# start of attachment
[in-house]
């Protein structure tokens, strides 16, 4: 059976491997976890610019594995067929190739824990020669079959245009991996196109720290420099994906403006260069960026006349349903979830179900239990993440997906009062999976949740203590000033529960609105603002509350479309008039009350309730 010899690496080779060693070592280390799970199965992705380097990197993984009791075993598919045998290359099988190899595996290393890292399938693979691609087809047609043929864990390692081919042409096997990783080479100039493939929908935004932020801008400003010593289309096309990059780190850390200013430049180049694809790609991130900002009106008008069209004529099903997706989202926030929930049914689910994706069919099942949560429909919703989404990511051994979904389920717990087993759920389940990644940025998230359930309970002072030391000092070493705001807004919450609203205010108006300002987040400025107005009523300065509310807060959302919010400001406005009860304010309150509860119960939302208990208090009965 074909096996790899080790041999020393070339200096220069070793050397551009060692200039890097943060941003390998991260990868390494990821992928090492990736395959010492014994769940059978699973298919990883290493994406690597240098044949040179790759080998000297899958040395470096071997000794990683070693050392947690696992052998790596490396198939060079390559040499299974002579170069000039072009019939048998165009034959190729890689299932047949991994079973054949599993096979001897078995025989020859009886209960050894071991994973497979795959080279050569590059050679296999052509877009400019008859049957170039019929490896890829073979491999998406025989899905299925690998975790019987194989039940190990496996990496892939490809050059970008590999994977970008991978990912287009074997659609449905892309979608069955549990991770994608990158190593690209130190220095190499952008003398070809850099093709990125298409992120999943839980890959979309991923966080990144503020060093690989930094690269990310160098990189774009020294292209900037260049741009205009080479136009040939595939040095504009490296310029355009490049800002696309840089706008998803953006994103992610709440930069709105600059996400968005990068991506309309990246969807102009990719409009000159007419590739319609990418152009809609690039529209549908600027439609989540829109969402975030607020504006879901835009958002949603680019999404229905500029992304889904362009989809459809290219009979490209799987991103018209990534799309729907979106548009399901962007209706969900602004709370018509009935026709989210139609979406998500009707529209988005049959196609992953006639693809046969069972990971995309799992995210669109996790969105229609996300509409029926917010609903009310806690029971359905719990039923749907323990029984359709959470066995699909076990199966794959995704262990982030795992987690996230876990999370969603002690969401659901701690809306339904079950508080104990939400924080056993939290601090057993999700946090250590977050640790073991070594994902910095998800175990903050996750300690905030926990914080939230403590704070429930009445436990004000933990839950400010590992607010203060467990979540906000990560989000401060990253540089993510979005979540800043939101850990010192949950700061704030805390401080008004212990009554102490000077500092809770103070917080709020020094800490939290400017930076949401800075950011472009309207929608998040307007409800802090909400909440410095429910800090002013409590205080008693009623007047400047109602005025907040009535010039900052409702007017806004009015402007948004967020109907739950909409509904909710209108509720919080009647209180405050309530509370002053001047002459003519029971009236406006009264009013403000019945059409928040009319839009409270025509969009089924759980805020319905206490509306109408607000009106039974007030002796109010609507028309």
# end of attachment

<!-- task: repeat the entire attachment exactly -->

[in-house]
């Protein structure tokens, strides 16, 4: 059976491997976890610019594995067929190739824990020669079959245009991996196109720290420099994906403006260069960026006349349903979830179900239990993440997906009062999976949740203590000033529960609105603002509350479309008039009350309730 010899690496080779060693070592280390799970199965992705380097990197993984009791075993598919045998290359099988190899595996290393890292399938693979691609087809047609043929864990390692081919042409096997990783080479100039493939929908935004932020801008400003010593289309096309990059780190850390200013430049180049694809790609991130900002009106008008069209004529099903997706989202926030929930049914689910994706069919099942949560429909919703989404990511051994979904389920717990087993759920389940990644940025998230359930309970002072030391000092070493705001807004919450609203205010108006300002987040400025107005009523300065509310807060959302919010400001406005009860304010309150509860119960939302208990208090009965 074909096996790899080790041999020393070339200096220069070793050397551009060692200039890097943060941003390998991260990868390494990821992928090492990736395959010492014994769940059978699973298919990883290493994406690597240098044949040179790759080998000297899958040395470096071997000794990683070693050392947690696992052998790596490396198939060079390559040499299974002579170069000039072009019939048998165009034959190729890689299932047949991994079973054949599993096979001897078995025989020859009886209960050894071991994973497979795959080279050569590059050679296999052509877009400019008859049957170039019929490896890829073979491999998406025989899905299925690998975790019987194989039940190990496996990496892939490809050059970008590999994977970008991978990912287009074997659609449905892309979608069955549990991770994608990158190593690209130190220095190499952008003398070809850099093709990125298409992120999943839980890959979309991923966080990144503020060093690989930094690269990310160098990189774009020294292209900037260049741009205009080479136009040939595939040095504009490296310029355009490049800002696309840089706008998803953006994103992610709440930069709105600059996400968005990068991506309309990246969807102009990719409009000159007419590739319609990418152009809609690039529209549908600027439609989540829109969402975030607020504006879901835009958002949603680019999404229905500029992304889904362009989809459809290219009979490209799987991103018209990534799309729907979106548009399901962007209706969900602004709370018509009935026709989210139609979406998500009707529209988005049959196609992953006639693809046969069972990971995309799992995210669109996790969105229609996300509409029926917010609903009310806690029971359905719990039923749907323990029984359709959470066995699909076990199966794959995704262990982030795992987690996230876990999370969603002690969401659901701690809306339904079950508080104990939400924080056993939290601090057993999700946090250590977050640790073991070594994902910095998800175990903050996750300690905030926990914080939230403590704070429930009445436990004000933990839950400010590992607010203060467990979540906000990560989000401060990253540089993510979005979540800043939101850990010192949950700061704030805390401080008004212990009554102490000077500092809770103070917080709020020094800490939290400017930076949401800075950011472009309207929608998040307007409800802090909400909440410095429910800090002013409590205080008693009623007047400047109602005025907040009535010039900052409702007017806004009015402007948004967020109907739950909409509904909710209108509720919080009647209180405050309530509370002053001047002459003519029971009236406006009264009013403000019945059409928040009319839009409270025509969009089924759980805020319905206490509306109408607000009106039974007030002796109010609507028309």